A Guest Worker Program Is A Bad Idea
In 2004, the Democrats hammered away relentlessly at George Bush because the country lost jobs after the economic downturn caused the recession and 9/11. Another hot issue that had people all up in arms was companies moving overseas. Remember Kerry’s comments about “Benedict Arnold” companies?
Then there was outsourcing. So let me get this straight: outsourcing jobs to foreign countries is supposed to be a bad thing — at least that seemed to be the general consensus among politicians. But, bringing foreigners into the United States, where they fill up our prisons, hospital emergency rooms, and schools while American taxpayers pick up the tab is supposed to be a good idea? Although I can see how someone who supports outsourcing could be against a guest worker program, it’s hard to see how someone who opposes outsourcing could be for a guest worker progam.
Anyway, the general idea is that politicians pay a lot of lip service to how important jobs are in this country.
Yet now, in 2006, we have RINOS, liberals, & The President who are all openly advocating taking away jobs from Americans, mostly poor Americans, so they can be given to foreigners via a guest worker program.
Of course, a lot of conservatives and even a few liberals, aren’t going along with the program:
“Seldom do California’s liberal Democratic Sen. Barbara Boxer and Alabama’s conservative Republican Sen. Jeff Sessions agree on anything. But they joined Tuesday in a failed attempt to kill the guest worker provision of the Senate’s broad overhaul of U.S. immigration law, calling it a threat to U.S. workers.
Their 69-28 defeat — one of a sequence of amendment battles that backers of the Senate bill won handily — demonstrated a powerful momentum behind the underlying legislation. Senators on both sides said President Bush’s push for the bill in a prime-time speech Monday night, in which he called for National Guard troops at the Mexican border, had aided its prospects.
…The emotional Senate debate Tuesday threw a spotlight on the deep fractures the immigration issue opens in both parties, the strange and fragile alliances it forges and the conundrums posed by any attempt to control the flow of human beings over national boundaries.
Those alliances included the call by Boxer and Sessions to kill a proposed guest worker program that would provide temporary visas for future immigrants with jobs in the United States.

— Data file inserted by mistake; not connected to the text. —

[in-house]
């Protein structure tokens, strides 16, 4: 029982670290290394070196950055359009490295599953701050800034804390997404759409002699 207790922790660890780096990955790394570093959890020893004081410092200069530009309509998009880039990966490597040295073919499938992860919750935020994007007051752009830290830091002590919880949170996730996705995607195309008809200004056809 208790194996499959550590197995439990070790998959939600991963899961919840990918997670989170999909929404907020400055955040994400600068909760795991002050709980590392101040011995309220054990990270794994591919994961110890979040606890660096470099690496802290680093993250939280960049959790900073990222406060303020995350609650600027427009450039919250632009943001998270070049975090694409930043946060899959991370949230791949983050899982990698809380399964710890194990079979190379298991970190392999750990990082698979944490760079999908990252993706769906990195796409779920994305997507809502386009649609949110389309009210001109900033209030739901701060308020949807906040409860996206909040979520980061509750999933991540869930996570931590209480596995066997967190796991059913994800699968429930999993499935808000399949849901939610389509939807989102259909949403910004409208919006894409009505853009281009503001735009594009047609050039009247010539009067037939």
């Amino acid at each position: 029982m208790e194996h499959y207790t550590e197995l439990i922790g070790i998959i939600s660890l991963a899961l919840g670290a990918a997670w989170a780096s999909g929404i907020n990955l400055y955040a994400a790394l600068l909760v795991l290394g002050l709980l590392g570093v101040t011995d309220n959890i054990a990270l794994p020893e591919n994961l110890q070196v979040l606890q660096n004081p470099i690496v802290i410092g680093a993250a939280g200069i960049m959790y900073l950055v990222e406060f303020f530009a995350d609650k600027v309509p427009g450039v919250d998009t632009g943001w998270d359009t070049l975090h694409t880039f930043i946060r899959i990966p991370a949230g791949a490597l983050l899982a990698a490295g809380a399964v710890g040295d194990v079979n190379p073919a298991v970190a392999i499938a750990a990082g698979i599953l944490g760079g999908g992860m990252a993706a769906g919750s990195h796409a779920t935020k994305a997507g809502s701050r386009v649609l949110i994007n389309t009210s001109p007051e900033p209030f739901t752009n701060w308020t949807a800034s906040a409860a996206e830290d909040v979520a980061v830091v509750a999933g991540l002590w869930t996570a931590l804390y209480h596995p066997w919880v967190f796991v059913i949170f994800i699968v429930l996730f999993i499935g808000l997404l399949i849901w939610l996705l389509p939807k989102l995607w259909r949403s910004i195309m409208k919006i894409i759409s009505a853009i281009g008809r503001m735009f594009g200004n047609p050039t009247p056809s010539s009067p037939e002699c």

“There are 3.6 million workers in construction with an average wage of $18.21,” Boxer said. “I meet with my working people in California. They’re fighting hard for these jobs, they want more of these jobs, not less of these jobs, and the last thing they want is a guest worker program that is going to provide a big pool of workers who will get far less than this amount and take jobs away from my people.”
“There is nothing temporary about this guest worker program,” agreed Sessions, saying the bill offers new migrants — as well as most of the estimated 12 million illegal immigrants already in the country — a path to citizenship, leading to extraordinary new numbers of blue-collar migrants.
…Feinstein and Jeff Bingaman, D-N.M., prevailed 79-18 on an amendment to reduce the number of low-skill guest worker visas from 325,000 a year to 200,000 and to remove an automatic escalator that would have increased the low-skill visas by 20 percent each year that the ceiling was reached”
So jobs paying $18.21 an hour are now supposed to be some of those infamous “job Americans won’t do?” Isn’t the real truth that companies really don’t want to pay those wages and would rather bring illegals in so they can pay them less money than they would have to pay Americans?
Of course, this is a gross oversimplification because of the way the market works, but if we bring in 200,000 guest workers for 10 years, isn’t the message that we’re sending, “We believe American citizens don’t need those 2 million jobs?”
The truth is that we don’t need a guest worker program or the illegal aliens that are here now and the country as a whole would be better off without them. Keep in mind that we’re talking about mostly uneducated people who do manual labor for relatively low wages and therefore, as they become citizens, they’ll start to use up much more in government services than they contribute back to the economy. Incidentally, illegals are already a net drain on the economy, it’ll just get considerably worse if and when they become Americans.
So since we’ve already got plenty of poor people in this country, why do we need to import more poverty? Moreover, why do we want to bring in hordes of new people who are actually going to make life harder for poor Americans by competing with them for jobs and driving down their wages? Heck, why should we be willing to expand the deficit by tens of billions of dollars every year in government service payouts just to provide cheap labor for crooked businesses and more votes for the Democrats?
A guest worker program is a bad idea, but a guest worker program with a path to citizenship would be much worse. Let’s hope that if a bill gets out of the Senate, the House will stand firm against a guest worker program.
Howard Kurtz linked to RWN in his Media Notes column in the Washington Post today, which is kind of cool.
Belgium Backs Down: In the furor over the “Pledge of Allegiance” ruling yesterday an interesting story was largely overlooked. The
What if leaders of the US government started: saying that population growth was a danger to the environment? What: strategies would they